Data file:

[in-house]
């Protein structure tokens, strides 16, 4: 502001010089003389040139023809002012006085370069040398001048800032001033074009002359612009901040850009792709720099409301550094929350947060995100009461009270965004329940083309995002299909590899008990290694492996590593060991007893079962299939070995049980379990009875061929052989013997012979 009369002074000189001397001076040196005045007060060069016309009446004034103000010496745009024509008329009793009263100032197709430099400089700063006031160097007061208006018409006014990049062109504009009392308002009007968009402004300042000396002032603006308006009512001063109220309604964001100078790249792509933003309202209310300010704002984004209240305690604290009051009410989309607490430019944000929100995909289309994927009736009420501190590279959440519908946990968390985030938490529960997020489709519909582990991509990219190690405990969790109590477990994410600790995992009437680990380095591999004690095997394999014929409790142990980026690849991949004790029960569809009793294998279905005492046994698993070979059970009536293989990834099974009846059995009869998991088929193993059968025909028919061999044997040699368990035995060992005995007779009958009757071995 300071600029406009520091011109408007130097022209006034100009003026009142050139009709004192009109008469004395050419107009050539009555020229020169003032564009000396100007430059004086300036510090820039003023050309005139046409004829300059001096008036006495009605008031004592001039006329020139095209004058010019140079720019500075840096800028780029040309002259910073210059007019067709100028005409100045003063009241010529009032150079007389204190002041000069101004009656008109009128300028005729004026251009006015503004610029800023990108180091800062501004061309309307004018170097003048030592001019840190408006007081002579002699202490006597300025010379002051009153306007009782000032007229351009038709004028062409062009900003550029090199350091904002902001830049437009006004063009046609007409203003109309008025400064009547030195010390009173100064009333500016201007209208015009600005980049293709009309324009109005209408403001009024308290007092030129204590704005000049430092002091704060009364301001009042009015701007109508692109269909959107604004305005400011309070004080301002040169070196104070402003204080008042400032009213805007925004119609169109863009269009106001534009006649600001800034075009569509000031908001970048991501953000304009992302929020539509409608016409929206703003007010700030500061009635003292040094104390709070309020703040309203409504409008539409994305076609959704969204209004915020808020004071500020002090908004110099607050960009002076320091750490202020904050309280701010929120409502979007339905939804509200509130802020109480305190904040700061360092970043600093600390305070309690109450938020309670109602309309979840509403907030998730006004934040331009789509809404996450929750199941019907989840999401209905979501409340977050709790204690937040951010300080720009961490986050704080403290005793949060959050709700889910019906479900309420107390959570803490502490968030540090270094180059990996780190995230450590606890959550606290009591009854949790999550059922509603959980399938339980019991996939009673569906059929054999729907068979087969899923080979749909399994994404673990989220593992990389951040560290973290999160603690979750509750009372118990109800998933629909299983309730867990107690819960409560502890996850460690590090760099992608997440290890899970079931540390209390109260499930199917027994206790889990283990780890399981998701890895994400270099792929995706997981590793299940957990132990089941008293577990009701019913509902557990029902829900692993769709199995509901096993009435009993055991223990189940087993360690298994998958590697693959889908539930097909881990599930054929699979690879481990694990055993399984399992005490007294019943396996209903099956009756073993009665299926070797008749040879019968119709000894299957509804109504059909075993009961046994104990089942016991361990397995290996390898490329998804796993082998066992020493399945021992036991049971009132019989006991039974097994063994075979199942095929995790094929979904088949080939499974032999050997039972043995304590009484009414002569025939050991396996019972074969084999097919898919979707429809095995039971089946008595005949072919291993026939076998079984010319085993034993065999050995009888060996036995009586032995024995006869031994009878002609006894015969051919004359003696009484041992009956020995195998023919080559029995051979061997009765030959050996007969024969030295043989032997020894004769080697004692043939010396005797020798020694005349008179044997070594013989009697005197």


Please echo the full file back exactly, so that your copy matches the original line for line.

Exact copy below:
[in-house]
């Protein structure tokens, strides 16, 4: 502001010089003389040139023809002012006085370069040398001048800032001033074009002359612009901040850009792709720099409301550094929350947060995100009461009270965004329940083309995002299909590899008990290694492996590593060991007893079962299939070995049980379990009875061929052989013997012979 009369002074000189001397001076040196005045007060060069016309009446004034103000010496745009024509008329009793009263100032197709430099400089700063006031160097007061208006018409006014990049062109504009009392308002009007968009402004300042000396002032603006308006009512001063109220309604964001100078790249792509933003309202209310300010704002984004209240305690604290009051009410989309607490430019944000929100995909289309994927009736009420501190590279959440519908946990968390985030938490529960997020489709519909582990991509990219190690405990969790109590477990994410600790995992009437680990380095591999004690095997394999014929409790142990980026690849991949004790029960569809009793294998279905005492046994698993070979059970009536293989990834099974009846059995009869998991088929193993059968025909028919061999044997040699368990035995060992005995007779009958009757071995 300071600029406009520091011109408007130097022209006034100009003026009142050139009709004192009109008469004395050419107009050539009555020229020169003032564009000396100007430059004086300036510090820039003023050309005139046409004829300059001096008036006495009605008031004592001039006329020139095209004058010019140079720019500075840096800028780029040309002259910073210059007019067709100028005409100045003063009241010529009032150079007389204190002041000069101004009656008109009128300028005729004026251009006015503004610029800023990108180091800062501004061309309307004018170097003048030592001019840190408006007081002579002699202490006597300025010379002051009153306007009782000032007229351009038709004028062409062009900003550029090199350091904002902001830049437009006004063009046609007409203003109309008025400064009547030195010390009173100064009333500016201007209208015009600005980049293709009309324009109005209408403001009024308290007092030129204590704005000049430092002091704060009364301001009042009015701007109508692109269909959107604004305005400011309070004080301002040169070196104070402003204080008042400032009213805007925004119609169109863009269009106001534009006649600001800034075009569509000031908001970048991501953000304009992302929020539509409608016409929206703003007010700030500061009635003292040094104390709070309020703040309203409504409008539409994305076609959704969204209004915020808020004071500020002090908004110099607050960009002076320091750490202020904050309280701010929120409502979007339905939804509200509130802020109480305190904040700061360092970043600093600390305070309690109450938020309670109602309309979840509403907030998730006004934040331009789509809404996450929750199941019907989840999401209905979501409340977050709790204690937040951010300080720009961490986050704080403290005793949060959050709700889910019906479900309420107390959570803490502490968030540090270094180059990996780190995230450590606890959550606290009591009854949790999550059922509603959980399938339980019991996939009673569906059929054999729907068979087969899923080979749909399994994404673990989220593992990389951040560290973290999160603690979750509750009372118990109800998933629909299983309730867990107690819960409560502890996850460690590090760099992608997440290890899970079931540390209390109260499930199917027994206790889990283990780890399981998701890895994400270099792929995706997981590793299940957990132990089941008293577990009701019913509902557990029902829900692993769709199995509901096993009435009993055991223990189940087993360690298994998958590697693959889908539930097909881990599930054929699979690879481990694990055993399984399992005490007294019943396996209903099956009756073993009665299926070797008749040879019968119709000894299957509804109504059909075993009961046994104990089942016991361990397995290996390898490329998804796993082998066992020493399945021992036991049971009132019989006991039974097994063994075979199942095929995790094929979904088949080939499974032999050997039972043995304590009484009414002569025939050991396996019972074969084999097919898919979707429809095995039971089946008595005949072919291993026939076998079984010319085993034993065999050995009888060996036995009586032995024995006869031994009878002609006894015969051919004359003696009484041992009956020995195998023919080559029995051979061997009765030959050996007969024969030295043989032997020894004769080697004692043939010396005797020798020694005349008179044997070594013989009697005197």